The relationship between prey selectivity and growth and survival in a larval fish

Christine M. Mayer, David H. Wahl

Research output: Contribution to journalArticlepeer-review


We examined prey preference, growth, and survival of small larval (8-10 mm total length (TL)), large larval (11-17 mm TL), and early juvenile (>18 mm TL) walleye (Stizostedion vitreum) in laboratory aquaria and field mesocosms using multiple prey assemblages that included cladoceran, copepod, and rotifer prey of varied sizes. Both prey taxa and size affected prey preference during the larval period. All sizes of walleye avoided rotifer and nauplii prey. Small and large larvae selected for intermediate-sized (0.4-0.9 mm) cladoceran prey and selected against large prey (>0.9 mm) of both taxa. Although neither capture efficiency nor handling time differed between prey taxa, larvae oriented more frequently towards cladoceran prey suggesting that they were more visible than copepods to these small fish. Larval walleye that were fed exclusively cladoceran prey survived better than fish that were fed other prey. Early juveniles selected primarily on the basis of prey size, choosing large copepods and cladocerans. Prey taxa did not affect early juvenile growth or survival. Prey taxa and prey size interacted with predator size to influence selectivity and its effect on growth and survival. Consequently, these factors must be considered in combination when examining the importance of foraging decisions in young fish.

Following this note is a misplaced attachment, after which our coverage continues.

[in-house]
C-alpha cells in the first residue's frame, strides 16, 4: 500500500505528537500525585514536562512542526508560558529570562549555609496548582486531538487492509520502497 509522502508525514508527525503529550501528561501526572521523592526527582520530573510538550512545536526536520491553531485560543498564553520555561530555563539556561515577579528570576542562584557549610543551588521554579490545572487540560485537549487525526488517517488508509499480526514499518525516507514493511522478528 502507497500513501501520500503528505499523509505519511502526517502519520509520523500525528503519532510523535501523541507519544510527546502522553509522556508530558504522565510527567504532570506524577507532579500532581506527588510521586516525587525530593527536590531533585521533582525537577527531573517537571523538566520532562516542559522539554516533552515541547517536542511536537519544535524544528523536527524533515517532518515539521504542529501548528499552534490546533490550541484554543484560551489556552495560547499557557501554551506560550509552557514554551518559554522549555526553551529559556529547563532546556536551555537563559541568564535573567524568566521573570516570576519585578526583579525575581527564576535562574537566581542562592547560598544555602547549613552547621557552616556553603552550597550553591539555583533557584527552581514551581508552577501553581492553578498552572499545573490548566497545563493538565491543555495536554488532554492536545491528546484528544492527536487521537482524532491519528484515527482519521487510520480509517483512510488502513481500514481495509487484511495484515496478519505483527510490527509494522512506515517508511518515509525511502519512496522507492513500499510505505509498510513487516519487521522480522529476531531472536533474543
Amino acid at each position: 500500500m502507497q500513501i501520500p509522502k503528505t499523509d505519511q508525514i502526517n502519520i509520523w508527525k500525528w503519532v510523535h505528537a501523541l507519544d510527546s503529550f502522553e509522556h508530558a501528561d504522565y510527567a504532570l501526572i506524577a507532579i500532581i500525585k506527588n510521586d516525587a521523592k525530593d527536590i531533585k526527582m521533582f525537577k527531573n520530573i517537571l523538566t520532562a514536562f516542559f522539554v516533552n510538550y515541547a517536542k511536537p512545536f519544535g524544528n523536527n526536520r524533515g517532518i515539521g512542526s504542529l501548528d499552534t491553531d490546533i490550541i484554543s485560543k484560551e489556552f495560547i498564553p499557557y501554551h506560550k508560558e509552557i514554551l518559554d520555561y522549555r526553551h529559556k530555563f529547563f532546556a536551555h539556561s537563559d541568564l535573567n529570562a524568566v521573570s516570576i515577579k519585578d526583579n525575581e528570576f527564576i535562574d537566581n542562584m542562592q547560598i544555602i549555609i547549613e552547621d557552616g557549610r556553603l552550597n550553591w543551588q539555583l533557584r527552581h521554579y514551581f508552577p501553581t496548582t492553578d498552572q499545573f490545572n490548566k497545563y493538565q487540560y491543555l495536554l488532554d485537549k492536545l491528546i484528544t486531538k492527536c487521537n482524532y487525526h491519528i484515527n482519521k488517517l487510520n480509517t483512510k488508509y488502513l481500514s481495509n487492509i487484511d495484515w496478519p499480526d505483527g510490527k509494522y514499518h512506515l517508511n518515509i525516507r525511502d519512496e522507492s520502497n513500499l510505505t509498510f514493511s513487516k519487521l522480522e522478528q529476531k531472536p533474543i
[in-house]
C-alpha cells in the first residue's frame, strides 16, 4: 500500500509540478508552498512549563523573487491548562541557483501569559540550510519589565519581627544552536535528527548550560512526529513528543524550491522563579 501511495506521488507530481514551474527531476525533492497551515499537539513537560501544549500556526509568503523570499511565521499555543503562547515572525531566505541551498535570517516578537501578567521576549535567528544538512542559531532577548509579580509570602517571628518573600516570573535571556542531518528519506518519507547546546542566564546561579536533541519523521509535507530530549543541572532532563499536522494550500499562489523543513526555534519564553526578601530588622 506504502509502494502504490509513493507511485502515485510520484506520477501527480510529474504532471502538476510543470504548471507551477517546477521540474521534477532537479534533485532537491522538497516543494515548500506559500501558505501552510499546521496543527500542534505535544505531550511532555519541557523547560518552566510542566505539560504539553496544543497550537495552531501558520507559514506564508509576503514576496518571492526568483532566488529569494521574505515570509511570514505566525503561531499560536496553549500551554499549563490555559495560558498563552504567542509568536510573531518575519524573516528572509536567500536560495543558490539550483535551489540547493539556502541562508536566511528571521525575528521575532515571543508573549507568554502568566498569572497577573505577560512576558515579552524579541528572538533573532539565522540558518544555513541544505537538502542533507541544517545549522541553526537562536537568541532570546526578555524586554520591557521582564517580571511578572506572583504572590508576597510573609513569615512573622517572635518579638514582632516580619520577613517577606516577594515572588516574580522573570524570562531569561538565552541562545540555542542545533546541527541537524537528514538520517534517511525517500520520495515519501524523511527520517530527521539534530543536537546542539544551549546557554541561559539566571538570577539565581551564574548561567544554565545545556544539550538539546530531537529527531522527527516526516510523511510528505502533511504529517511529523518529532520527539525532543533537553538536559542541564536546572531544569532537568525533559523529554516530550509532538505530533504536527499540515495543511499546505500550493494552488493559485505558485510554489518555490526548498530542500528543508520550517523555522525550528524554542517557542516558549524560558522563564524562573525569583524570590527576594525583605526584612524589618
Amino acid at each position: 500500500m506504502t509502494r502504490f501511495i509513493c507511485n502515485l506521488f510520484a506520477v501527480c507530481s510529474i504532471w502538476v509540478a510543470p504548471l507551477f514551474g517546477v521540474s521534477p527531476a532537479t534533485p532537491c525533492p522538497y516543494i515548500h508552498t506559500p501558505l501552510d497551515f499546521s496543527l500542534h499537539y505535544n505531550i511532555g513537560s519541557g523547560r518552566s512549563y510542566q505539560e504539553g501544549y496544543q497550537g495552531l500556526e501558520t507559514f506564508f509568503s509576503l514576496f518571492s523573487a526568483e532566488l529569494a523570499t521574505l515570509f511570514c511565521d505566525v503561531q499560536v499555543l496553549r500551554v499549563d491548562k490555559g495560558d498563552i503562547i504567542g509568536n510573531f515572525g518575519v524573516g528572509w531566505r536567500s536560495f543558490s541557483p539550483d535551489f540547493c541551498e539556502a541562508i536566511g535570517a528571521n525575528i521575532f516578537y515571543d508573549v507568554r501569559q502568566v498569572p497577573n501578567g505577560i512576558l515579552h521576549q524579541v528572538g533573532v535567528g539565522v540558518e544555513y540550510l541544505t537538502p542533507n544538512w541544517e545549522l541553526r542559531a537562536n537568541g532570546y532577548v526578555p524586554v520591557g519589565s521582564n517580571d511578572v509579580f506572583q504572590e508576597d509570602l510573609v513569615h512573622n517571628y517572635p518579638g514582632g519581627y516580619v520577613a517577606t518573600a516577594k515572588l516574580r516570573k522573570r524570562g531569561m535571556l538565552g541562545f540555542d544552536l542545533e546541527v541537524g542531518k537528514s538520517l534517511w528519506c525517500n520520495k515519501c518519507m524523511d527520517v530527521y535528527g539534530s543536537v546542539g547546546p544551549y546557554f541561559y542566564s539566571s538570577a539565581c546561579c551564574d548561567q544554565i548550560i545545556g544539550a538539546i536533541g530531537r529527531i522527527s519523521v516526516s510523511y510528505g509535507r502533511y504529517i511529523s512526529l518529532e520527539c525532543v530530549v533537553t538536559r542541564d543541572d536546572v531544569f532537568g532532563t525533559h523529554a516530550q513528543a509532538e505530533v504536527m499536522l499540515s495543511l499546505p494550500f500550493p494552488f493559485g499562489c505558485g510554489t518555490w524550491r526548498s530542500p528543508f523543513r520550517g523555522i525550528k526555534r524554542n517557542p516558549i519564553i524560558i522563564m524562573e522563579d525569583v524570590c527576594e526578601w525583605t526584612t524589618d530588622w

Original languageEnglish (US)
Pages (from-to)1504-1512
Number of pages9
JournalCanadian Journal of Fisheries and Aquatic Sciences
Issue number7
StatePublished - Jan 1 1997

ASJC Scopus subject areas

  • Ecology, Evolution, Behavior and Systematics
  • Aquatic Science


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